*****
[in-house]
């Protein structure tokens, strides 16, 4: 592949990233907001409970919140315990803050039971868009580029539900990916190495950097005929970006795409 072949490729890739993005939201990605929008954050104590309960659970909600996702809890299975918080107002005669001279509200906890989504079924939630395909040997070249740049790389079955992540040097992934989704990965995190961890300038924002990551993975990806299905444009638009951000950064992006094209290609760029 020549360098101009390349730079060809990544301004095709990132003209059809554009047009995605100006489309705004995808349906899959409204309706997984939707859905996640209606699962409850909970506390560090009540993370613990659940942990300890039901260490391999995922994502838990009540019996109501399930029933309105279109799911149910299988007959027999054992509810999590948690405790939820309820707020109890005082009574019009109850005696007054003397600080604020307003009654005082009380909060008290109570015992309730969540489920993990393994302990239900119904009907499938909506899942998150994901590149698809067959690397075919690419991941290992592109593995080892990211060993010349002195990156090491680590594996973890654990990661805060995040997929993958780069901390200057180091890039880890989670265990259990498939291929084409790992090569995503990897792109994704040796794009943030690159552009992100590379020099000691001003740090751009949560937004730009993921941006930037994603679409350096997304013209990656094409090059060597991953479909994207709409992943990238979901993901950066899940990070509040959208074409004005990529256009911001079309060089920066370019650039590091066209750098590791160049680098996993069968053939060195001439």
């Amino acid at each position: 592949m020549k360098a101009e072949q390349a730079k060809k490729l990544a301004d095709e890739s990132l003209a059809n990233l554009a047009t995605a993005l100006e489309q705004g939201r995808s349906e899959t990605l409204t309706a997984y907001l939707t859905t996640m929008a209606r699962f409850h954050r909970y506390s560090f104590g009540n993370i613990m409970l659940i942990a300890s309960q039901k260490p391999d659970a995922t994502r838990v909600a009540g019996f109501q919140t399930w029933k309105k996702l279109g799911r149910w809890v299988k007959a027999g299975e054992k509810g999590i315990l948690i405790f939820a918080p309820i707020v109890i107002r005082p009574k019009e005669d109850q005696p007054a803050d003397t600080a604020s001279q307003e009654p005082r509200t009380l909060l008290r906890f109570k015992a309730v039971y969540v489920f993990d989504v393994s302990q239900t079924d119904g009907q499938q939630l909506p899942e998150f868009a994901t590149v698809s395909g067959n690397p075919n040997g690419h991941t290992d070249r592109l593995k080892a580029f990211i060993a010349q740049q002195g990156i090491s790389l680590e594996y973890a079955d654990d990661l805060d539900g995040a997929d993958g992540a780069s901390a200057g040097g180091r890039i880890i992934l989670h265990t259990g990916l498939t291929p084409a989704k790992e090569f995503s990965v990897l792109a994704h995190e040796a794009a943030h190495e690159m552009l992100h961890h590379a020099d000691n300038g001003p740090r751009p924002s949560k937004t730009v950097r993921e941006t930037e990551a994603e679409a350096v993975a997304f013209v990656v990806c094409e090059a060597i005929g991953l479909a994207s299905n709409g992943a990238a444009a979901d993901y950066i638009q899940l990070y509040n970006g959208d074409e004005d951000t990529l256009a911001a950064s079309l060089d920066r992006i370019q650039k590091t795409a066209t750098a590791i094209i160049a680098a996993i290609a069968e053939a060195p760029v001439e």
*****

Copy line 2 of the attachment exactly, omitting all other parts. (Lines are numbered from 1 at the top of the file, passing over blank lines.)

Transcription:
């Protein structure tokens, strides 16, 4: 592949990233907001409970919140315990803050039971868009580029539900990916190495950097005929970006795409 072949490729890739993005939201990605929008954050104590309960659970909600996702809890299975918080107002005669001279509200906890989504079924939630395909040997070249740049790389079955992540040097992934989704990965995190961890300038924002990551993975990806299905444009638009951000950064992006094209290609760029 020549360098101009390349730079060809990544301004095709990132003209059809554009047009995605100006489309705004995808349906899959409204309706997984939707859905996640209606699962409850909970506390560090009540993370613990659940942990300890039901260490391999995922994502838990009540019996109501399930029933309105279109799911149910299988007959027999054992509810999590948690405790939820309820707020109890005082009574019009109850005696007054003397600080604020307003009654005082009380909060008290109570015992309730969540489920993990393994302990239900119904009907499938909506899942998150994901590149698809067959690397075919690419991941290992592109593995080892990211060993010349002195990156090491680590594996973890654990990661805060995040997929993958780069901390200057180091890039880890989670265990259990498939291929084409790992090569995503990897792109994704040796794009943030690159552009992100590379020099000691001003740090751009949560937004730009993921941006930037994603679409350096997304013209990656094409090059060597991953479909994207709409992943990238979901993901950066899940990070509040959208074409004005990529256009911001079309060089920066370019650039590091066209750098590791160049680098996993069968053939060195001439």